Thursday, January 28, 2010

Catching Rye in the Sky

J.D. Salinger has left the building. The Catcher in the Rye had a profound effect on me when I read it in high school. I'm sure there are millions of others around the world saying the same thing. It was one of the first pieces of literature I really "clicked" with, and Salinger's use of Holden's voice made me realize on some level that it was okay for me to write, to narrate. Like Holden, I wanted to save my younger sibling from the bad words and the scary rides on the carousel. Like Holden, life got in the way and we all grew up.

According to the article, Salinger has 12 novels locked up in a box in N.H. Wonder if we'll ever get to read them?

In related news, Nicholas Sarkozy and the French are arguing over whether or not to move Albert Camus' grave from Provence to the Pantheon in Paris. Academics want him to stay in his grave in the small town where he was buried, as they say those were his wishes. Sarkozy wants to bring him up to the big leagues and inter him with Victor Hugo et al. Critics are calling foul, saying Sarkozy is using the 50th anniversary of Camus' death (Jan. 2010) to generate political capital.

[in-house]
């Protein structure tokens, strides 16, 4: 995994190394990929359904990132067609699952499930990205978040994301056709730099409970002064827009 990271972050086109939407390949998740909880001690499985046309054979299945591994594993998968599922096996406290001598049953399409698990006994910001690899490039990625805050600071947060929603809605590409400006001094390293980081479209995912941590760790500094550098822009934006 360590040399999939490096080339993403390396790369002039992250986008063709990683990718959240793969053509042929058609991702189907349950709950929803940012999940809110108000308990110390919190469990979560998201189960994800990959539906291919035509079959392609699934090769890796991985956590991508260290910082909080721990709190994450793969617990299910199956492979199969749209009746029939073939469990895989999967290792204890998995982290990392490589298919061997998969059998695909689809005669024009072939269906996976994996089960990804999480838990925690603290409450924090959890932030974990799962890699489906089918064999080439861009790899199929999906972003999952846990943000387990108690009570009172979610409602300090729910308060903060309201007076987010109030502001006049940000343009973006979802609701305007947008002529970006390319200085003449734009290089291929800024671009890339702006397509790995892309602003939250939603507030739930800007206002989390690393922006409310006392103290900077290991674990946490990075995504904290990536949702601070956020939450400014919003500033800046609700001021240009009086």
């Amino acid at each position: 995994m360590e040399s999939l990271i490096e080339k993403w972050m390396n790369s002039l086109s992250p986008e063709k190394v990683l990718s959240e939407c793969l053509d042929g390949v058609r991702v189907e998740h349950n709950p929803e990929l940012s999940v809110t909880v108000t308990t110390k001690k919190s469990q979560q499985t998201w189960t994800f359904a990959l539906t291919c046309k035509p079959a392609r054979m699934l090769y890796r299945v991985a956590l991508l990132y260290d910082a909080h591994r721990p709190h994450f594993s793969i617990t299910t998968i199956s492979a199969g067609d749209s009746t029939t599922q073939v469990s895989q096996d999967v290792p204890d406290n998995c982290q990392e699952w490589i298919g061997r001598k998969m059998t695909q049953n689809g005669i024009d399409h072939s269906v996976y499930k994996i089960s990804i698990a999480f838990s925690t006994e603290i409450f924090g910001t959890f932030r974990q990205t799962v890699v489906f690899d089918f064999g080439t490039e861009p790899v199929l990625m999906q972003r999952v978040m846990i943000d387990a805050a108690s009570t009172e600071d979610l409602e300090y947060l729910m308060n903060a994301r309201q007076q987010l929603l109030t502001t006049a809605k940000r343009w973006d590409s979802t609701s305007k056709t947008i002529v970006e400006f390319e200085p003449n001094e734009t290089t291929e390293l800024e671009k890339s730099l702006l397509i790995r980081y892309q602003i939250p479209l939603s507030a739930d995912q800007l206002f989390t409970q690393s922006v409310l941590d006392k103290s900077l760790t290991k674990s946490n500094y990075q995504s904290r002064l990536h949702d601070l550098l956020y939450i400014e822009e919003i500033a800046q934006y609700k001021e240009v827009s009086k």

I didn't realize he died at 46 in a car wreck. Makes me want to reread The Stranger, for some reason.

1 comment:

Applecart T. said...

i would not want to be moved if i were already buried. gross. unfair. one can't control what happens to one after death. salinger's work might be prohibited from view; he may have given his younger lover / partner / ? (she moved in at the age of 18 while he was 53 or so) instructions to destroy them. maybe, though, if it was all about hating fame, he's "ok" with our reading them now, since he can't be bothered by celebrity, and at the same time, his "family," whoever they may be, or some designated charity, will benefit financially.